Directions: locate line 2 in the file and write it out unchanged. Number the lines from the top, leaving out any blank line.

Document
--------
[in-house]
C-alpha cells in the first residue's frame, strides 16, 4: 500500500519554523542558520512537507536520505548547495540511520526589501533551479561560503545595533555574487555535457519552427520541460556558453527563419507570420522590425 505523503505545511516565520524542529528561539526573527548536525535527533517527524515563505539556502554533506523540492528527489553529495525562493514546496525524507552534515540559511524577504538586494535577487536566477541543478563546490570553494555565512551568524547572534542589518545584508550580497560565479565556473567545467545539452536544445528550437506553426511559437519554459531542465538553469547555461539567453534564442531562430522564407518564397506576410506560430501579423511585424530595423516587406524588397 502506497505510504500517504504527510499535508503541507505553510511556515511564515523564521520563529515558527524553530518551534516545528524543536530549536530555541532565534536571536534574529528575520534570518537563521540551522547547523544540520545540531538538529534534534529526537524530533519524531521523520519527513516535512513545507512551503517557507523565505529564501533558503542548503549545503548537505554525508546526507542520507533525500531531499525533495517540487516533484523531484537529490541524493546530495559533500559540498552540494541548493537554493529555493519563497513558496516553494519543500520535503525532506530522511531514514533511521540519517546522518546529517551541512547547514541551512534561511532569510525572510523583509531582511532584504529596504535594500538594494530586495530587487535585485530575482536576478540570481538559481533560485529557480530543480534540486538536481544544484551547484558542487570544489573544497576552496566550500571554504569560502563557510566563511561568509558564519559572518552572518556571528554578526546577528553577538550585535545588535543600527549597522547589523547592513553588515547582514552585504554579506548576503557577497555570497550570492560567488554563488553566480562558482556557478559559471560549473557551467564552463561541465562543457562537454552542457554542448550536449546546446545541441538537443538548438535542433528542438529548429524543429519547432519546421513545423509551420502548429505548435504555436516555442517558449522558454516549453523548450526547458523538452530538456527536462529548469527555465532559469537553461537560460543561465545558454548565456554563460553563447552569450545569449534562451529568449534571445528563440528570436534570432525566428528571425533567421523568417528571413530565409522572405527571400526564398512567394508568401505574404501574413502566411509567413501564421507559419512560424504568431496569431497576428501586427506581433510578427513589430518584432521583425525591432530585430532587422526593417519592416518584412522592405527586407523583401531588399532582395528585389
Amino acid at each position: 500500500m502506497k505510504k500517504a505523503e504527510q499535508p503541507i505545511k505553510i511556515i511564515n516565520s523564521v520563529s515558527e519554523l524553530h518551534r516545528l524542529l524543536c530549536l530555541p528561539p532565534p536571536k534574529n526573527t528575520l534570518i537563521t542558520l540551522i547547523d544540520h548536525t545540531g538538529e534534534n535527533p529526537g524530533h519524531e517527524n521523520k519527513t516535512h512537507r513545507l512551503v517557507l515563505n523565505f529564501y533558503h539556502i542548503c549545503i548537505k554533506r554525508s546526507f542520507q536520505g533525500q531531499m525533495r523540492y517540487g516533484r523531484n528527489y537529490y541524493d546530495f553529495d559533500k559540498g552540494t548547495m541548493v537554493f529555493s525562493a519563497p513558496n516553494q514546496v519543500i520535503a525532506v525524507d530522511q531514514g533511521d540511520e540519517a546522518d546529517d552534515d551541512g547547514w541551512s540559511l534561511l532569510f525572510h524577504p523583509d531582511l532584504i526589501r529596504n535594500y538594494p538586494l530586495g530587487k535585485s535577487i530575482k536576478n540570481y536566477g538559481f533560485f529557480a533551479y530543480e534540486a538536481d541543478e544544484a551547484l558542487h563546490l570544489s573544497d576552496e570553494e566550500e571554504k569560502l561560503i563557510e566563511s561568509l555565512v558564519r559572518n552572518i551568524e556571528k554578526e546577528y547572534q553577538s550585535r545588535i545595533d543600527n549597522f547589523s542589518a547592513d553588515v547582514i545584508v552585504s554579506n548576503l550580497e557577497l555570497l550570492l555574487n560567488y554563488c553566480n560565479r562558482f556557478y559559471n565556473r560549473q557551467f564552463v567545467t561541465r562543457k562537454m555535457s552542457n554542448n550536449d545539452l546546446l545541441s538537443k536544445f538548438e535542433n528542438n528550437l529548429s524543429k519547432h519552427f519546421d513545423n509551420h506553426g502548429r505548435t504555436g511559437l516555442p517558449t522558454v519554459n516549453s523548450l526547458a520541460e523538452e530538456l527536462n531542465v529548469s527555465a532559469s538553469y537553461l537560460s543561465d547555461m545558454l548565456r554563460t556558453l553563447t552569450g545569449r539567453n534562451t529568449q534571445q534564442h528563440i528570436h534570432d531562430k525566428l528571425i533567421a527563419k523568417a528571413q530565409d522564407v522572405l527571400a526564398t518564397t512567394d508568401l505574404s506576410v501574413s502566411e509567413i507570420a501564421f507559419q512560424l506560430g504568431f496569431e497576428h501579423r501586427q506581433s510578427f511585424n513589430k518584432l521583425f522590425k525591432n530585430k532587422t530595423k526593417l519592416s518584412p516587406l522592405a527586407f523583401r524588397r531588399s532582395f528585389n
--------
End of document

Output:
C-alpha cells in the first residue's frame, strides 16, 4: 500500500519554523542558520512537507536520505548547495540511520526589501533551479561560503545595533555574487555535457519552427520541460556558453527563419507570420522590425 505523503505545511516565520524542529528561539526573527548536525535527533517527524515563505539556502554533506523540492528527489553529495525562493514546496525524507552534515540559511524577504538586494535577487536566477541543478563546490570553494555565512551568524547572534542589518545584508550580497560565479565556473567545467545539452536544445528550437506553426511559437519554459531542465538553469547555461539567453534564442531562430522564407518564397506576410506560430501579423511585424530595423516587406524588397 502506497505510504500517504504527510499535508503541507505553510511556515511564515523564521520563529515558527524553530518551534516545528524543536530549536530555541532565534536571536534574529528575520534570518537563521540551522547547523544540520545540531538538529534534534529526537524530533519524531521523520519527513516535512513545507512551503517557507523565505529564501533558503542548503549545503548537505554525508546526507542520507533525500531531499525533495517540487516533484523531484537529490541524493546530495559533500559540498552540494541548493537554493529555493519563497513558496516553494519543500520535503525532506530522511531514514533511521540519517546522518546529517551541512547547514541551512534561511532569510525572510523583509531582511532584504529596504535594500538594494530586495530587487535585485530575482536576478540570481538559481533560485529557480530543480534540486538536481544544484551547484558542487570544489573544497576552496566550500571554504569560502563557510566563511561568509558564519559572518552572518556571528554578526546577528553577538550585535545588535543600527549597522547589523547592513553588515547582514552585504554579506548576503557577497555570497550570492560567488554563488553566480562558482556557478559559471560549473557551467564552463561541465562543457562537454552542457554542448550536449546546446545541441538537443538548438535542433528542438529548429524543429519547432519546421513545423509551420502548429505548435504555436516555442517558449522558454516549453523548450526547458523538452530538456527536462529548469527555465532559469537553461537560460543561465545558454548565456554563460553563447552569450545569449534562451529568449534571445528563440528570436534570432525566428528571425533567421523568417528571413530565409522572405527571400526564398512567394508568401505574404501574413502566411509567413501564421507559419512560424504568431496569431497576428501586427506581433510578427513589430518584432521583425525591432530585430532587422526593417519592416518584412522592405527586407523583401531588399532582395528585389